You know you love your apps and probably can't live without your smart phone or tablet.
Technology has afforded the general population plenty of perks as far as knowing the weather on a whim or turning your fantasy football into a reality.
For parents, phones have become both good and bad.
Think about how many times you've been around friends or family and watched an adult pass a smart phone on to a small child in the hopes that the large screen and Netflix cartoon will keep them happy and occupied for hours.
That hand off from parent to child probably isn't too worrisome for babies or toddlers but what about when the kids are old enough to comprehend what they're watching or hearing?
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Suddenly, your child has the keys to your smart phone castle way too soon.
Television has solved this "child commandeers the remote control dilemma" by allowing parents to block channels that aren't appropriate for kids.
Now, phones have rightfully followed suit.
AT&T, for example, has introduced "Famigo," a nearly flawless subscription based software of sorts for your phone for less than $10. This decks out your previously thought to be decadent phone with only games, apps or videos made specifically for kids.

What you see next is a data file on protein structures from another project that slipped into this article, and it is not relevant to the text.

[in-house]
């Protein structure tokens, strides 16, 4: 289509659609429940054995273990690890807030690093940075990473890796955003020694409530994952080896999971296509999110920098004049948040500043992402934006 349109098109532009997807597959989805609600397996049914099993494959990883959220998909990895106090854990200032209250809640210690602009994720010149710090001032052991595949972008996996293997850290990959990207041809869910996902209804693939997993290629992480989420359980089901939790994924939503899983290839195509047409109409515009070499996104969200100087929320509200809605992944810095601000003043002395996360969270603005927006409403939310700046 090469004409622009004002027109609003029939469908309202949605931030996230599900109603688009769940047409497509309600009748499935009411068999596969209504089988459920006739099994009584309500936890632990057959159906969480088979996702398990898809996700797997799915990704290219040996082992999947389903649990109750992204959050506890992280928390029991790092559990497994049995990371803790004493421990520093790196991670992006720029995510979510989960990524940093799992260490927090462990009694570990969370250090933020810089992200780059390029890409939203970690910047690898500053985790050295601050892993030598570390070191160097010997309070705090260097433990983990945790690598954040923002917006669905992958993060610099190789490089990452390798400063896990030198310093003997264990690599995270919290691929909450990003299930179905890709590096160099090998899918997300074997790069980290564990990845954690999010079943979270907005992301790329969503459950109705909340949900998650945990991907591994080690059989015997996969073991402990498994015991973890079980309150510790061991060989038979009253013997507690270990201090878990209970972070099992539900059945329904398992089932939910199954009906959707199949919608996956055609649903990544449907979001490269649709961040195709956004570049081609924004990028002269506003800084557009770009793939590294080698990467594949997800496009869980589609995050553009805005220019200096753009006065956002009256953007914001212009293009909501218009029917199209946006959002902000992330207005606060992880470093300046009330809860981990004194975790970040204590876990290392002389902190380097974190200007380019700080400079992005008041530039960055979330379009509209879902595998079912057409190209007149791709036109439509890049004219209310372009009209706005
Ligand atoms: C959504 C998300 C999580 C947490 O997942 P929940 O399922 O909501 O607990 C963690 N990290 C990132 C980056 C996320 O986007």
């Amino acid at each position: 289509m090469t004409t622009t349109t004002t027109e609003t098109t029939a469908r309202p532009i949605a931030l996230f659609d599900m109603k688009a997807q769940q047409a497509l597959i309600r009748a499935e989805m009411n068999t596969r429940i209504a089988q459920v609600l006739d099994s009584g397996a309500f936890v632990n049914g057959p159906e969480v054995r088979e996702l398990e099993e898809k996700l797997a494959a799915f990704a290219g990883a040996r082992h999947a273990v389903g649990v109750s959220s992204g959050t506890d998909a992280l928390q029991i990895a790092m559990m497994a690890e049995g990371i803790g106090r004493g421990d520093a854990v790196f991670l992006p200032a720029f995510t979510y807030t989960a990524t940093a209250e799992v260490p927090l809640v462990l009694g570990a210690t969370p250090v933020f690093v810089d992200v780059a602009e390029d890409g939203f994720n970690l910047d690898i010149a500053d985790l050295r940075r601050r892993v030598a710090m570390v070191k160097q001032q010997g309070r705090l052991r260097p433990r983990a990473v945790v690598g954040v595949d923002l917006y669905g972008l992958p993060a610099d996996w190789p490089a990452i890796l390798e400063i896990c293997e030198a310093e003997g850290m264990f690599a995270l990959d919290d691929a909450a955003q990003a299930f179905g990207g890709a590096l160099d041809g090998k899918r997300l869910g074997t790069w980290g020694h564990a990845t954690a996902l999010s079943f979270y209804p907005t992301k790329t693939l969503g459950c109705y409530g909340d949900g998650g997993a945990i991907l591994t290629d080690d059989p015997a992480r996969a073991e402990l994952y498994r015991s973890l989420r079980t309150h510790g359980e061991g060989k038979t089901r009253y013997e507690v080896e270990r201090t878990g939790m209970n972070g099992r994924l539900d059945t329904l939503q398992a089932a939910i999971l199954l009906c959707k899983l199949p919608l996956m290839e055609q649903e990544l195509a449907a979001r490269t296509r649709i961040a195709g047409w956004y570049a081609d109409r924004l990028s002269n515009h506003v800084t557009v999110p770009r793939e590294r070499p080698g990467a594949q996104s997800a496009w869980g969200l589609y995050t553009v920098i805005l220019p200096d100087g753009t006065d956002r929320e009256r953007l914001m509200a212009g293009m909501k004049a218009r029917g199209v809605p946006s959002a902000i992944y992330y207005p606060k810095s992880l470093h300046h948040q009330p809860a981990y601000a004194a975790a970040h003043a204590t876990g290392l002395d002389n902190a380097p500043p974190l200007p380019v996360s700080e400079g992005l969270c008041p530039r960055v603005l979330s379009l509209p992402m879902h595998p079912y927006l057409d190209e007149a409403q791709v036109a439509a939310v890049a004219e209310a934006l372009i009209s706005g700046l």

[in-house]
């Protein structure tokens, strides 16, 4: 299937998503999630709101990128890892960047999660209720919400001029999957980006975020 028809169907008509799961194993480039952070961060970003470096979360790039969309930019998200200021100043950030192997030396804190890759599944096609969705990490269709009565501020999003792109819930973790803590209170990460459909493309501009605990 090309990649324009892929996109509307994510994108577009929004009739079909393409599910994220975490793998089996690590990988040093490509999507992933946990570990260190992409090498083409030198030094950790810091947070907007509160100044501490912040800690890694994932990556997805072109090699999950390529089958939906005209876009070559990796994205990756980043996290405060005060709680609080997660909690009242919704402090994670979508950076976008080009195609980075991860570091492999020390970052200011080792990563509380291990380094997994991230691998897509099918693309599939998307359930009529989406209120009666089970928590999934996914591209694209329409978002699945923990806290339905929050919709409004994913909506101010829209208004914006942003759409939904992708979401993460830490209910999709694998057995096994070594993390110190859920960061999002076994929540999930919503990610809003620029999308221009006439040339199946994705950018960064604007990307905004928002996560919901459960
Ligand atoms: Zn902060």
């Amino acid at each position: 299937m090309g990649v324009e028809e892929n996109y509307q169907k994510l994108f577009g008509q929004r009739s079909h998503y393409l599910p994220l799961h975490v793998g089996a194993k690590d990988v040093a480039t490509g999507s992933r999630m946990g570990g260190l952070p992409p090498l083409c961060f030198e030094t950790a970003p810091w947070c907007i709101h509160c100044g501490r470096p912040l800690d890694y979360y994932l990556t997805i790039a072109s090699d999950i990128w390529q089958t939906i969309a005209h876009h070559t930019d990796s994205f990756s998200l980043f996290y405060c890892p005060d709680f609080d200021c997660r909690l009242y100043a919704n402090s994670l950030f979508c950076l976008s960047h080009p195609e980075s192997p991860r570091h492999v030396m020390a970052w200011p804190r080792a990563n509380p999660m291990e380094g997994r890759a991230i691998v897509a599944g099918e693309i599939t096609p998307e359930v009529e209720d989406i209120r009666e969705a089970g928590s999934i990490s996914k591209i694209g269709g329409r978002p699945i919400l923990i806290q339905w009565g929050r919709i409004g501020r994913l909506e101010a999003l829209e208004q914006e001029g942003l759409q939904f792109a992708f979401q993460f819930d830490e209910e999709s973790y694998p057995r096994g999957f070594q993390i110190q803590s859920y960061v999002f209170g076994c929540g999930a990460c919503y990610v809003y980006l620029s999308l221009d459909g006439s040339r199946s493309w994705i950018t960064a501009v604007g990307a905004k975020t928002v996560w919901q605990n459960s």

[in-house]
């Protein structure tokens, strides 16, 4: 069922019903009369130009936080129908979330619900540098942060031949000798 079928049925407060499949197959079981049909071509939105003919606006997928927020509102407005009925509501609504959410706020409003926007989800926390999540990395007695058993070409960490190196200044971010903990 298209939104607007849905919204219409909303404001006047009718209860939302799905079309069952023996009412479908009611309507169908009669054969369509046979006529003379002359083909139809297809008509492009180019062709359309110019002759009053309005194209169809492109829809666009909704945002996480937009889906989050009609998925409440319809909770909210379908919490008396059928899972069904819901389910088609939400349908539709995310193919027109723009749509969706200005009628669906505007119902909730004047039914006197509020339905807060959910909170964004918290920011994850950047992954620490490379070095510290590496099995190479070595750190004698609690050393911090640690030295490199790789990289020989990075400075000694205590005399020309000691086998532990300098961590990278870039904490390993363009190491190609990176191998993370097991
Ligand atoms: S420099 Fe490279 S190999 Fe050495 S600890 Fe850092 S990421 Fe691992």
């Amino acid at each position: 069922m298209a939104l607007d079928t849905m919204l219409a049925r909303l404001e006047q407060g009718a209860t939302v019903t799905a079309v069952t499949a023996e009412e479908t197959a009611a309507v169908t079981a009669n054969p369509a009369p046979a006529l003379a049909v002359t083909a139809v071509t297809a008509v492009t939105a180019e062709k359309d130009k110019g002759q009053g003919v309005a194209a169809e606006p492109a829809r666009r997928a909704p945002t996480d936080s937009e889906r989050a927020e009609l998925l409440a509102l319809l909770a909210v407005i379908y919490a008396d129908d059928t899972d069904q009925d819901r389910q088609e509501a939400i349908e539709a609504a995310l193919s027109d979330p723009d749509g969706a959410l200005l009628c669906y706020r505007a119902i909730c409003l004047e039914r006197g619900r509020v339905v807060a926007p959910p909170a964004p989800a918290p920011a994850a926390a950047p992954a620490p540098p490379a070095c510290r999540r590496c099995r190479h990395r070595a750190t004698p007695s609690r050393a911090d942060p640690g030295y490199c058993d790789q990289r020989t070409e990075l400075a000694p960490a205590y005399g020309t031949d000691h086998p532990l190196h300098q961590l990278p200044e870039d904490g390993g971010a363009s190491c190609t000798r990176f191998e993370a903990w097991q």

And don't worry mom and dad, they can't make any calls by mistakes or start texting your friends or co workers by accident.
Not surprisingly, Verizon has followed suit to some degree with its "Family Base" service, which is geared more toward the young adult crowd and allows parents to track usage, along with putting restrictions on amount of time a phone is used, who kids are texting or if they're downloading apps that magically appear on your phone bill next month.
This is a competent, comprehensive way to keep older kids focused and on task: You all remember homework, right?
You could argue that this dilemma could be solved much easier by simply not giving your young child your phone or simply not buying a teenage boy or girl a phone until they're 18.
That isn't exactly a practical solution and truly strips away the positives that technology affords as far as relevant, decent entertainment for kids, in addition to practicality or school related benefits for older ones.
The safest plan is one that includes some type of security for your phone. No one ever argued that your phone isn't smart, but now it also is intuitive enough to know exactly who is using it.
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